When I was in high school, I had a free period at one point that I cheerfully blew in the library, reading everything I could get my hands on. I credit that free hour to getting me acquainted with the likes of Barbara Michaels/Elizabeth Peters, Victoria Holt... and Mary Stewart. My memories of reading Touch Not the Cat go way, way back, and although I don't dig Stewart as much as I dig Michaels/Peters, I still like me a good Stewart read every so often.

The Gabriel Hounds is a re-release of a nov...more
Mary Stewart is best known for her Arthurian novels, which were what initially drew me to her works. However, she was prolific in the gothic novel (read this link for a pretty good description of what that entails), and this is one of my favourites.

Christy Mansell, the daughter of a rich family, and also somewhat spoiled, is on a tour of the Middle East when she unexpectedly meets up with her cousin, Charles, and decides to go visit her eccentric great-aunt, who has set herself up in an old mans...more
This review has been hidden because it contains spoilers. To view it, click here.
This is the last "suspense" book before the author started her Merlin books. Sadly she never really returned to this genre (maybe a bit with "Touch Not the Cat") but then again, the times had changed rather drastically from the 1950s. I suppose she could have retro-set her books into the 50s and 60s and sexed them up a bit, but they would not have had the same style. And that is part of the charm of the books, call it dated or, as I prefer, stylized.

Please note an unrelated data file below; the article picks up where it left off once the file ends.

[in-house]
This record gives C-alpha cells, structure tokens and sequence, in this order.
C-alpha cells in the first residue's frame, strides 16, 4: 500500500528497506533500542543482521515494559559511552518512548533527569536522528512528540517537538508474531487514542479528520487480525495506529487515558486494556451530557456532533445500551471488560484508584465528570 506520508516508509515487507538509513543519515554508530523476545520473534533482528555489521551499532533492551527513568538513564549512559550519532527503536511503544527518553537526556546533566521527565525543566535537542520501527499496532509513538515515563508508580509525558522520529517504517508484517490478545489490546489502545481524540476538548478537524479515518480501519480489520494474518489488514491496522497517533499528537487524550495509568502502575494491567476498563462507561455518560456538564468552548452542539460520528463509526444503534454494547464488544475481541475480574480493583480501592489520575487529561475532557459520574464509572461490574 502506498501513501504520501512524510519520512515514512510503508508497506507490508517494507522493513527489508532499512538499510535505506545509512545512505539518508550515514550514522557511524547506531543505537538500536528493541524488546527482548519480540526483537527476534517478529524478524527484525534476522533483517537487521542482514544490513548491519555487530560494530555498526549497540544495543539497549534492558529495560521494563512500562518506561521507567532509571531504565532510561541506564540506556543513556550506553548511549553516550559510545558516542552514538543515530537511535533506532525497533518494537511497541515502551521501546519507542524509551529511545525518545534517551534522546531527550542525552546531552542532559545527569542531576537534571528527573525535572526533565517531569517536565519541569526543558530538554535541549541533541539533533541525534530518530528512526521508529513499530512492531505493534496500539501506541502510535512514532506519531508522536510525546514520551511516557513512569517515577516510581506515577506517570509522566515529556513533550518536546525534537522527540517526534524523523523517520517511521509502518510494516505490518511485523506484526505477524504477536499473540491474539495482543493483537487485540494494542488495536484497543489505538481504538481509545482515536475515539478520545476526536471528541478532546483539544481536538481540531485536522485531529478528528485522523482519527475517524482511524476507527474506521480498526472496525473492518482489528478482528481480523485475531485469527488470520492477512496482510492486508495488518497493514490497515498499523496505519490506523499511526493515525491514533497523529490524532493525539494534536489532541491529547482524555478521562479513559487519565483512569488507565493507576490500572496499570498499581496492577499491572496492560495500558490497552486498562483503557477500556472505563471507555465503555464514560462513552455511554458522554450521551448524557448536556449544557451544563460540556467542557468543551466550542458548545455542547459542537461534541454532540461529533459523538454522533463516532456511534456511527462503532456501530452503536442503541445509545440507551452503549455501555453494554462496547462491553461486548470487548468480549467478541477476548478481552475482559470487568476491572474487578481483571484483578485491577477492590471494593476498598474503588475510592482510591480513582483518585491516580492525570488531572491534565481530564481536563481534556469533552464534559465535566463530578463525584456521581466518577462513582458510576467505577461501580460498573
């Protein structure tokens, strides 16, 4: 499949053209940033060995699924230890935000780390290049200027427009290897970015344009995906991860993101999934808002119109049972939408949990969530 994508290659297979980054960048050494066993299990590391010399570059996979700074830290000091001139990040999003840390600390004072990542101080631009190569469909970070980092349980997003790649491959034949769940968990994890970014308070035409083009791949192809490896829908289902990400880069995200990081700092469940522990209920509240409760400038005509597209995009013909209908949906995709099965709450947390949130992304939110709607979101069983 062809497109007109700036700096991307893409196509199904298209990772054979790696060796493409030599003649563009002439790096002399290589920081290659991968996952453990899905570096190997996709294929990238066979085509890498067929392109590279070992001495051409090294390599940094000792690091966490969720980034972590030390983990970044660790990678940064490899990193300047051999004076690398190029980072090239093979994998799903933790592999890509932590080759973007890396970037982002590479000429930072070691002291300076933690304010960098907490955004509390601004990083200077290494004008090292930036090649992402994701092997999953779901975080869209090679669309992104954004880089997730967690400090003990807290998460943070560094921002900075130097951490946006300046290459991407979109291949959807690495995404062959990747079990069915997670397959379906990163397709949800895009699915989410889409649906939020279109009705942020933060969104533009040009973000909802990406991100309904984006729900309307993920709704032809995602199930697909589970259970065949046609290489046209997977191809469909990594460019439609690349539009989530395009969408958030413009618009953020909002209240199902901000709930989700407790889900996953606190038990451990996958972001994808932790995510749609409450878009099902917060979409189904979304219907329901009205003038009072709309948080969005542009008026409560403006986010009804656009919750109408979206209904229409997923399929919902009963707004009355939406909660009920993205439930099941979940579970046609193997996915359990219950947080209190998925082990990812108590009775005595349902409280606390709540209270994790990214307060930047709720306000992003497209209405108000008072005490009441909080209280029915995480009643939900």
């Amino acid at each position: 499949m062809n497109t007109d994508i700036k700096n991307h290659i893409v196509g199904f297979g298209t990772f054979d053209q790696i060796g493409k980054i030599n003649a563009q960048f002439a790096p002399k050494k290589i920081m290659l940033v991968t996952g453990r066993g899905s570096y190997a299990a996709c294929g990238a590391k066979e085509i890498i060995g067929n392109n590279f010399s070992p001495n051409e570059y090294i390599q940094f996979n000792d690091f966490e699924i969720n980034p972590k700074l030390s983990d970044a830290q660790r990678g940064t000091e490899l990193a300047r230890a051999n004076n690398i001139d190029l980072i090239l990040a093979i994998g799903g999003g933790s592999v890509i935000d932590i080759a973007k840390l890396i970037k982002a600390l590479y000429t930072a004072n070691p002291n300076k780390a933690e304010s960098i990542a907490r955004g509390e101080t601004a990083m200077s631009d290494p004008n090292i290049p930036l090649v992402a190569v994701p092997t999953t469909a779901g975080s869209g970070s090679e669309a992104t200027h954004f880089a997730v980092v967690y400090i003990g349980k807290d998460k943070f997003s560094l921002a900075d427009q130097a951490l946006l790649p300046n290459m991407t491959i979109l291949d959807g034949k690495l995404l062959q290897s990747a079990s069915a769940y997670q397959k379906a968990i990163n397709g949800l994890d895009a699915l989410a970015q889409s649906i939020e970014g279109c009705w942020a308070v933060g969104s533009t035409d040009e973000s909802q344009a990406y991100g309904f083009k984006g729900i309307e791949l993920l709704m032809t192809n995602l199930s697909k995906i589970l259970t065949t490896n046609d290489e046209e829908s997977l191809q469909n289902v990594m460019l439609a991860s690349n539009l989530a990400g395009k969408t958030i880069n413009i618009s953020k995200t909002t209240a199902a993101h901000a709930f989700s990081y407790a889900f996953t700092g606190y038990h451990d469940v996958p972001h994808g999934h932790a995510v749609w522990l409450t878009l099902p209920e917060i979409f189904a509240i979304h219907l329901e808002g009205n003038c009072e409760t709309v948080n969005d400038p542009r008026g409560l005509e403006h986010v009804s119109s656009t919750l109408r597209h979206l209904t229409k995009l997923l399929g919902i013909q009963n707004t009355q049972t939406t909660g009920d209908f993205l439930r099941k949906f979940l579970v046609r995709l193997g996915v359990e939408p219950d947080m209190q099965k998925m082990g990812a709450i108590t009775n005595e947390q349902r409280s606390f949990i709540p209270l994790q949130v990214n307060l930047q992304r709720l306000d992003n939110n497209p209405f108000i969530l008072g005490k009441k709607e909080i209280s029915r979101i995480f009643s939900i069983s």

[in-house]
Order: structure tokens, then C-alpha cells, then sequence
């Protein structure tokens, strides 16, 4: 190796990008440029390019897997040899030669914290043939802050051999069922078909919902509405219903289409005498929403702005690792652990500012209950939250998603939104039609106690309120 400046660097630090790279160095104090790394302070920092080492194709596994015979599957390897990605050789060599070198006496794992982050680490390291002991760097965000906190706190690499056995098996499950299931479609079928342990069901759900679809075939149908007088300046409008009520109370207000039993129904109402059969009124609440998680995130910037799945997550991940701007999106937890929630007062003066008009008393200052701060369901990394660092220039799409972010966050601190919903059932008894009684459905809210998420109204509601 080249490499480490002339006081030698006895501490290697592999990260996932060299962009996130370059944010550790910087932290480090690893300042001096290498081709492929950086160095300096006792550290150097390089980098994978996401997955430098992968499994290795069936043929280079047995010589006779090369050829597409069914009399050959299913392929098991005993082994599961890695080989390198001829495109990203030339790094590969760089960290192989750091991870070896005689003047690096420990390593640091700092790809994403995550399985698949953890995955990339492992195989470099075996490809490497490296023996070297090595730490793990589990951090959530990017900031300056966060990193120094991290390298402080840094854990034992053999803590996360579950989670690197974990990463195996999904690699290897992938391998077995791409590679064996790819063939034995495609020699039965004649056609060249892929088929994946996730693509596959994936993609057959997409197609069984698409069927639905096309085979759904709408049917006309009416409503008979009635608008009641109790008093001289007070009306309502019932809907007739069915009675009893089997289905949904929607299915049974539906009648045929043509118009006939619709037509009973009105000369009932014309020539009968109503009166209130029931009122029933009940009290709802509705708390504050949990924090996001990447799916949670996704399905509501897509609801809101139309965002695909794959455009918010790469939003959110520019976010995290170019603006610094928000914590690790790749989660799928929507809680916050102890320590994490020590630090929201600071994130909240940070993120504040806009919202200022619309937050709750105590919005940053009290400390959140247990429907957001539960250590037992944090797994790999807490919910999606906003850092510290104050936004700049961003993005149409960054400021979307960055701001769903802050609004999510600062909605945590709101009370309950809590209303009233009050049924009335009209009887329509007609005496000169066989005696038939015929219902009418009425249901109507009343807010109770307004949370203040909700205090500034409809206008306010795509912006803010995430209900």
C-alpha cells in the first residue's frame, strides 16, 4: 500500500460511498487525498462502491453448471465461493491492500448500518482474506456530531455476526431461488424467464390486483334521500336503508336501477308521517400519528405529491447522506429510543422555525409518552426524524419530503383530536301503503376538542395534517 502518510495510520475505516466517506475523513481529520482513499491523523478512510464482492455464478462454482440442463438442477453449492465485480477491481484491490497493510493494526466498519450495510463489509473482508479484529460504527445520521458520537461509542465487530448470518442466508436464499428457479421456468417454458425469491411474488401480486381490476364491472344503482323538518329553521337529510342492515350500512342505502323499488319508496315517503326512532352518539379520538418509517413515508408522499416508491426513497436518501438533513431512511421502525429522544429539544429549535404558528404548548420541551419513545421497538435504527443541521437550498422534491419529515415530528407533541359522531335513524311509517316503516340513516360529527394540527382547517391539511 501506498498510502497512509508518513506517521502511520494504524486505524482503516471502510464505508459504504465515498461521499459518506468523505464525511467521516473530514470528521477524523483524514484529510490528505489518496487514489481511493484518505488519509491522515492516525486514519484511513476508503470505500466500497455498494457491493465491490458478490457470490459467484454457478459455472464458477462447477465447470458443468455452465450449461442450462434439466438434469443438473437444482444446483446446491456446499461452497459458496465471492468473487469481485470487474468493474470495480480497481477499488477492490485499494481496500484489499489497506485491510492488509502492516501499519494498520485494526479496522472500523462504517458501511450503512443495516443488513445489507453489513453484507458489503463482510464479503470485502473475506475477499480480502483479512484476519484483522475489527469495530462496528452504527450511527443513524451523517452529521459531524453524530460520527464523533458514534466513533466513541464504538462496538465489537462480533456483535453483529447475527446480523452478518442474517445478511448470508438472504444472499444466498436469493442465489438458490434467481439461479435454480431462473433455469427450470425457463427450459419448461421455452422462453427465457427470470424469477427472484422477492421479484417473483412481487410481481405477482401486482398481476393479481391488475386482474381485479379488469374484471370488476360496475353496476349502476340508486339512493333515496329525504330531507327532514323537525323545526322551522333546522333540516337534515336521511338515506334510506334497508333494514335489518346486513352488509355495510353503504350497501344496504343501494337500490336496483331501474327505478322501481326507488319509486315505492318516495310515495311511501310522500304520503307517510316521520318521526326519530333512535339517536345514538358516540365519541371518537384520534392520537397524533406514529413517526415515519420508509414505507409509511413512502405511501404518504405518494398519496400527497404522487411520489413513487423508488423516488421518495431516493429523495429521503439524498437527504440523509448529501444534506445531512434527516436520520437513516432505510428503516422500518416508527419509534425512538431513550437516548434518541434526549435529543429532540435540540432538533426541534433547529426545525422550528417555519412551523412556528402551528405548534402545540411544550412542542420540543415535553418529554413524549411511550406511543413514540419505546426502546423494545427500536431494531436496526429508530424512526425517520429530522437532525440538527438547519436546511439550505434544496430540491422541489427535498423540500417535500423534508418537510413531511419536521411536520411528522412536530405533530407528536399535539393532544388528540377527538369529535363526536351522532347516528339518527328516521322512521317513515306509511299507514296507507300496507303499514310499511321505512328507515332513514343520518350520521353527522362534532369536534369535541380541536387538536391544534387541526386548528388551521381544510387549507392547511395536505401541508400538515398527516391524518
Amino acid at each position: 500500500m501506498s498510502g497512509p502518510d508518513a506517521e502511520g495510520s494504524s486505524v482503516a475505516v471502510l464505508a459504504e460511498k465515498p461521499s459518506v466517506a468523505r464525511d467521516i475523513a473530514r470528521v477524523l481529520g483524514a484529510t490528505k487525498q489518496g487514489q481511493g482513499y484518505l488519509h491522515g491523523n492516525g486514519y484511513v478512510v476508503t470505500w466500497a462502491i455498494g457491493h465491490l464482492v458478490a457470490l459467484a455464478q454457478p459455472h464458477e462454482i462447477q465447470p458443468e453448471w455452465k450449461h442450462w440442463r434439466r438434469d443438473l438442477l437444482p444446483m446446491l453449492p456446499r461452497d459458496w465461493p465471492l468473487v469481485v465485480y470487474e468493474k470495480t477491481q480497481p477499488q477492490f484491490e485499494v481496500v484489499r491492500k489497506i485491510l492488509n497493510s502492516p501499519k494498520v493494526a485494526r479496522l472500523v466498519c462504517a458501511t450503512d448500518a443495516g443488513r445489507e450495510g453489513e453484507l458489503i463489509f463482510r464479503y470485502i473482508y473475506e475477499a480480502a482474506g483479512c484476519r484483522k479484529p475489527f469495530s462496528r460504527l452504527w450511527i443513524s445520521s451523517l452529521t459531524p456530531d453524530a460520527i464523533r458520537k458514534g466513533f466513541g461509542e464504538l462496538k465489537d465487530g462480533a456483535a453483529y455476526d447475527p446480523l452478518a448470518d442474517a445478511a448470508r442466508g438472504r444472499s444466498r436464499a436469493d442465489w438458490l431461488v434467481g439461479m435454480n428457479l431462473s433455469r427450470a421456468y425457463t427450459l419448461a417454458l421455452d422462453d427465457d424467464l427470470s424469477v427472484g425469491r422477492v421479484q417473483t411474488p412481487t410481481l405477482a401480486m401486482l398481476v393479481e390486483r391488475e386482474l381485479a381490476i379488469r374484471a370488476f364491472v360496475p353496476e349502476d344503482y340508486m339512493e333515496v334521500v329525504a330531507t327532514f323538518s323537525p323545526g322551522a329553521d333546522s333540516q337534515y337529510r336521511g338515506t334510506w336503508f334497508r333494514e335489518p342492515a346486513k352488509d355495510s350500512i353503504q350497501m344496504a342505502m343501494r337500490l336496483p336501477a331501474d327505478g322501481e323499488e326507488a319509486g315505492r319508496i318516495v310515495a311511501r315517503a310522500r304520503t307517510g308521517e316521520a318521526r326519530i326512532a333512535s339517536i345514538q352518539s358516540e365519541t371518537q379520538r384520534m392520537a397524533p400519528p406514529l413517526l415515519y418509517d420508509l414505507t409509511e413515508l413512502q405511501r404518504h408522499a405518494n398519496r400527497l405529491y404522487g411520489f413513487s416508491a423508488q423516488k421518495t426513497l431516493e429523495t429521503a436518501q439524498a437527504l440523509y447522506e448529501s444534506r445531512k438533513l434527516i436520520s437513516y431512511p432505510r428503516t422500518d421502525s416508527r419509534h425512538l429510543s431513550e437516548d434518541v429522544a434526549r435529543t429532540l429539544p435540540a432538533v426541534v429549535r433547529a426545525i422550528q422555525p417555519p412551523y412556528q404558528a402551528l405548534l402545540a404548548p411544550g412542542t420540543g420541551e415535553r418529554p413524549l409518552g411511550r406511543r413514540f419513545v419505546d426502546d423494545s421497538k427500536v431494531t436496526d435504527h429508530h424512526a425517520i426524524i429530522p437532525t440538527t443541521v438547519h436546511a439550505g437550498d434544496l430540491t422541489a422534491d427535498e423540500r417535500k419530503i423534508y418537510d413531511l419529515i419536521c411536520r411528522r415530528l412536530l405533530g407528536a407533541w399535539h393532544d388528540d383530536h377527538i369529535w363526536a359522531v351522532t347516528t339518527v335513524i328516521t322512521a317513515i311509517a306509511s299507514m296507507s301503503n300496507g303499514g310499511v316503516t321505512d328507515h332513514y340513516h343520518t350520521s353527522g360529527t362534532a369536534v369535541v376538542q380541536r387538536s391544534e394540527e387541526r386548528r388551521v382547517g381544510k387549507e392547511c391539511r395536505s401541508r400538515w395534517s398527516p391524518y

This is not a favourite of mine, mainly due to...more
This review has been hidden because it contains spoilers. To view it, click here.
Yet another enjoyable Mary Stewart romantic mystery. This one set in the Middle East, outside of Beirut, it centers around Cristy and Charles, two cousins who run into one another in Damascus after not seeing each other for a number of years. They get to discussing their eccentric great-aunt who is living in her palace, Dar Ibrahim, with only a few servants. They end up deciding to see her and get themselves involved in a mystery surrounding their aunt and the going's on at Dar Ibrahim.

I figured...more
Working on the complete Mary Stewart oeuvre.


Now this was more my mood. The Middle East is among my least favorite settings, but I'm enjoying the cousins Christy and Charles. Especially their banter.


Great finish. I like that no animals were harmed in the making of this story.
Anne Borrowdale
Sometimes I like to pick an old book off my bookshelves to re-read, and though this isn't one of my favourite Mary Stewart novels, I know I'm in for a gripping story. Her heroines are brave and feisty, and while there's always a "love interest", it doesn't intrude. Some of the attitudes and language is dated, given Stewart is writing in the 1960s, but a particular interest in this novel is that it is set in Syria and Lebanon before the more recent conflicts. As ever, Stewart writes lyrically abo...more